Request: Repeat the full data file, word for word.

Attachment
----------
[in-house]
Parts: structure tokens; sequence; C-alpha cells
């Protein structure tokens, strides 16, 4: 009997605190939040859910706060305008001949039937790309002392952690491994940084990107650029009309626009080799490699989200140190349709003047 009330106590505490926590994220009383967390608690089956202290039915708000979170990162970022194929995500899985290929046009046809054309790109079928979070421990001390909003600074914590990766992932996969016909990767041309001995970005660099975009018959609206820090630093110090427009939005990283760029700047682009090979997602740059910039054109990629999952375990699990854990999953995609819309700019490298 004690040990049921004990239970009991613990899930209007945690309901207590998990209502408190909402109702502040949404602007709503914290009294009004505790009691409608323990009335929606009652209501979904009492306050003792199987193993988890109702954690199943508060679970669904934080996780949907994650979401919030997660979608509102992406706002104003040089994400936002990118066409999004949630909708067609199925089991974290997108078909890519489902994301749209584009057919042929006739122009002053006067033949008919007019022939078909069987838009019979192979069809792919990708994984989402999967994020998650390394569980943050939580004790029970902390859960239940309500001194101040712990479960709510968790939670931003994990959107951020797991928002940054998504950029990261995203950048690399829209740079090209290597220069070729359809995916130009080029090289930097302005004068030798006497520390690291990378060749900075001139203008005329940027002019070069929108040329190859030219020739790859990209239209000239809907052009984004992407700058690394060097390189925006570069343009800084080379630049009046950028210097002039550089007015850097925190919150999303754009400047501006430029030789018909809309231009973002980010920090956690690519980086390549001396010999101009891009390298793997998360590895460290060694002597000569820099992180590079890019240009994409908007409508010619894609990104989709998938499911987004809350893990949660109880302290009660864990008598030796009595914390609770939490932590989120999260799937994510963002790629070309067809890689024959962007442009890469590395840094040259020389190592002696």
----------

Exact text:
[in-house]
Parts: structure tokens; sequence; C-alpha cells
């Protein structure tokens, strides 16, 4: 009997605190939040859910706060305008001949039937790309002392952690491994940084990107650029009309626009080799490699989200140190349709003047 009330106590505490926590994220009383967390608690089956202290039915708000979170990162970022194929995500899985290929046009046809054309790109079928979070421990001390909003600074914590990766992932996969016909990767041309001995970005660099975009018959609206820090630093110090427009939005990283760029700047682009090979997602740059910039054109990629999952375990699990854990999953995609819309700019490298 004690040990049921004990239970009991613990899930209007945690309901207590998990209502408190909402109702502040949404602007709503914290009294009004505790009691409608323990009335929606009652209501979904009492306050003792199987193993988890109702954690199943508060679970669904934080996780949907994650979401919030997660979608509102992406706002104003040089994400936002990118066409999004949630909708067609199925089991974290997108078909890519489902994301749209584009057919042929006739122009002053006067033949008919007019022939078909069987838009019979192979069809792919990708994984989402999967994020998650390394569980943050939580004790029970902390859960239940309500001194101040712990479960709510968790939670931003994990959107951020797991928002940054998504950029990261995203950048690399829209740079090209290597220069070729359809995916130009080029090289930097302005004068030798006497520390690291990378060749900075001139203008005329940027002019070069929108040329190859030219020739790859990209239209000239809907052009984004992407700058690394060097390189925006570069343009800084080379630049009046950028210097002039550089007015850097925190919150999303754009400047501006430029030789018909809309231009973002980010920090956690690519980086390549001396010999101009891009390298793997998360590895460290060694002597000569820099992180590079890019240009994409908007409508010619894609990104989709998938499911987004809350893990949660109880302290009660864990008598030796009595914390609770939490932590989120999260799937994510963002790629070309067809890689024959962007442009890469590395840094040259020389190592002696």